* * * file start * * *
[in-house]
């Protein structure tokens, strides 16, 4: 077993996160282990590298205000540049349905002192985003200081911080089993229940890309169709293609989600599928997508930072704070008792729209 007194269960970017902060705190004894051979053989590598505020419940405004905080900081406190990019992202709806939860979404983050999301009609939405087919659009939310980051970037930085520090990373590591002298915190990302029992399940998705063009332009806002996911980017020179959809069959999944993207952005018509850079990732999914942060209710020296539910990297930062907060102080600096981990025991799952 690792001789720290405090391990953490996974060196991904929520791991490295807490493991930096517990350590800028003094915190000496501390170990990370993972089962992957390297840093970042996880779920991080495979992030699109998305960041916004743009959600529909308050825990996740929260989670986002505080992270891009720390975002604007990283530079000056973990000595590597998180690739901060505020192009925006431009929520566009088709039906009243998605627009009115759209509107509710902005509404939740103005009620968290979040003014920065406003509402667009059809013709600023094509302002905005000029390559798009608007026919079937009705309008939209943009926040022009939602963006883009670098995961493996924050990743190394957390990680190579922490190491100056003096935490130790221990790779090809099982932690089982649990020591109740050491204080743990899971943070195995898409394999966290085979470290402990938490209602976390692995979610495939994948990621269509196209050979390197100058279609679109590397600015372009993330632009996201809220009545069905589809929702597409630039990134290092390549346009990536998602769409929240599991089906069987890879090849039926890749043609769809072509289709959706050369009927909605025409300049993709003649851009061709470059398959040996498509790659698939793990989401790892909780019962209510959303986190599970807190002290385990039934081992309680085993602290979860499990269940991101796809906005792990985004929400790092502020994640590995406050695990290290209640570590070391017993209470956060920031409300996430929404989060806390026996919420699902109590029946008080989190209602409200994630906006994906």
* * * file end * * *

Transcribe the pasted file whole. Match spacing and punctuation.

[in-house]
């Protein structure tokens, strides 16, 4: 077993996160282990590298205000540049349905002192985003200081911080089993229940890309169709293609989600599928997508930072704070008792729209 007194269960970017902060705190004894051979053989590598505020419940405004905080900081406190990019992202709806939860979404983050999301009609939405087919659009939310980051970037930085520090990373590591002298915190990302029992399940998705063009332009806002996911980017020179959809069959999944993207952005018509850079990732999914942060209710020296539910990297930062907060102080600096981990025991799952 690792001789720290405090391990953490996974060196991904929520791991490295807490493991930096517990350590800028003094915190000496501390170990990370993972089962992957390297840093970042996880779920991080495979992030699109998305960041916004743009959600529909308050825990996740929260989670986002505080992270891009720390975002604007990283530079000056973990000595590597998180690739901060505020192009925006431009929520566009088709039906009243998605627009009115759209509107509710902005509404939740103005009620968290979040003014920065406003509402667009059809013709600023094509302002905005000029390559798009608007026919079937009705309008939209943009926040022009939602963006883009670098995961493996924050990743190394957390990680190579922490190491100056003096935490130790221990790779090809099982932690089982649990020591109740050491204080743990899971943070195995898409394999966290085979470290402990938490209602976390692995979610495939994948990621269509196209050979390197100058279609679109590397600015372009993330632009996201809220009545069905589809929702597409630039990134290092390549346009990536998602769409929240599991089906069987890879090849039926890749043609769809072509289709959706050369009927909605025409300049993709003649851009061709470059398959040996498509790659698939793990989401790892909780019962209510959303986190599970807190002290385990039934081992309680085993602290979860499990269940991101796809906005792990985004929400790092502020994640590995406050695990290290209640570590070391017993209470956060920031409300996430929404989060806390026996919420699902109590029946008080989190209602409200994630906006994906």